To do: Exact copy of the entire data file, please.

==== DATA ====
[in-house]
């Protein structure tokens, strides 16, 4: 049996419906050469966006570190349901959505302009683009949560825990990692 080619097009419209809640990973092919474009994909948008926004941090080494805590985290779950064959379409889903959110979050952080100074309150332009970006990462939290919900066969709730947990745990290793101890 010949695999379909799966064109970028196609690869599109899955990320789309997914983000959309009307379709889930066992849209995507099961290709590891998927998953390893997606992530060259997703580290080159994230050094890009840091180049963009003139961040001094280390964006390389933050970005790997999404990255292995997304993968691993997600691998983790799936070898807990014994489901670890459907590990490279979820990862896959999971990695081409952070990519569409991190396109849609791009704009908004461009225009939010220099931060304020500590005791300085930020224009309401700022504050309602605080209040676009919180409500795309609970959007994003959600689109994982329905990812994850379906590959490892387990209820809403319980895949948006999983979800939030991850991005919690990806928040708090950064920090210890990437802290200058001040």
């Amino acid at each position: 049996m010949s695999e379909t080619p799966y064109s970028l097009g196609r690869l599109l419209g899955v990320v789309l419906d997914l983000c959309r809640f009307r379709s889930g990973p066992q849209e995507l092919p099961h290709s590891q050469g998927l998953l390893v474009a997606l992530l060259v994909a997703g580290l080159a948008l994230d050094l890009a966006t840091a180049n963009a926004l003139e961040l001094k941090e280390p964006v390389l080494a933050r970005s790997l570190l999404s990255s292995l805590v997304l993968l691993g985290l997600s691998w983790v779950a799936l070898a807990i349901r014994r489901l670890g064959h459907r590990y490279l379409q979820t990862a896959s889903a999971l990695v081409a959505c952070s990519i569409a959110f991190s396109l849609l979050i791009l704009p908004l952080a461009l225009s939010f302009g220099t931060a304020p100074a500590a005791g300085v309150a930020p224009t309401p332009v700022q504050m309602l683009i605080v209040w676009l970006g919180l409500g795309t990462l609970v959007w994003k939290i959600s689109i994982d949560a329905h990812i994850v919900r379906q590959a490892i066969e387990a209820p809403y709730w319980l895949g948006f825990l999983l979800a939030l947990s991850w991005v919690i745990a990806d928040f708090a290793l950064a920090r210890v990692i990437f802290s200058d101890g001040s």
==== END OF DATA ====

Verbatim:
[in-house]
């Protein structure tokens, strides 16, 4: 049996419906050469966006570190349901959505302009683009949560825990990692 080619097009419209809640990973092919474009994909948008926004941090080494805590985290779950064959379409889903959110979050952080100074309150332009970006990462939290919900066969709730947990745990290793101890 010949695999379909799966064109970028196609690869599109899955990320789309997914983000959309009307379709889930066992849209995507099961290709590891998927998953390893997606992530060259997703580290080159994230050094890009840091180049963009003139961040001094280390964006390389933050970005790997999404990255292995997304993968691993997600691998983790799936070898807990014994489901670890459907590990490279979820990862896959999971990695081409952070990519569409991190396109849609791009704009908004461009225009939010220099931060304020500590005791300085930020224009309401700022504050309602605080209040676009919180409500795309609970959007994003959600689109994982329905990812994850379906590959490892387990209820809403319980895949948006999983979800939030991850991005919690990806928040708090950064920090210890990437802290200058001040």
């Amino acid at each position: 049996m010949s695999e379909t080619p799966y064109s970028l097009g196609r690869l599109l419209g899955v990320v789309l419906d997914l983000c959309r809640f009307r379709s889930g990973p066992q849209e995507l092919p099961h290709s590891q050469g998927l998953l390893v474009a997606l992530l060259v994909a997703g580290l080159a948008l994230d050094l890009a966006t840091a180049n963009a926004l003139e961040l001094k941090e280390p964006v390389l080494a933050r970005s790997l570190l999404s990255s292995l805590v997304l993968l691993g985290l997600s691998w983790v779950a799936l070898a807990i349901r014994r489901l670890g064959h459907r590990y490279l379409q979820t990862a896959s889903a999971l990695v081409a959505c952070s990519i569409a959110f991190s396109l849609l979050i791009l704009p908004l952080a461009l225009s939010f302009g220099t931060a304020p100074a500590a005791g300085v309150a930020p224009t309401p332009v700022q504050m309602l683009i605080v209040w676009l970006g919180l409500g795309t990462l609970v959007w994003k939290i959600s689109i994982d949560a329905h990812i994850v919900r379906q590959a490892i066969e387990a209820p809403y709730w319980l895949g948006f825990l999983l979800a939030l947990s991850w991005v919690i745990a990806d928040f708090a290793l950064a920090r210890v990692i990437f802290s200058d101890g001040s």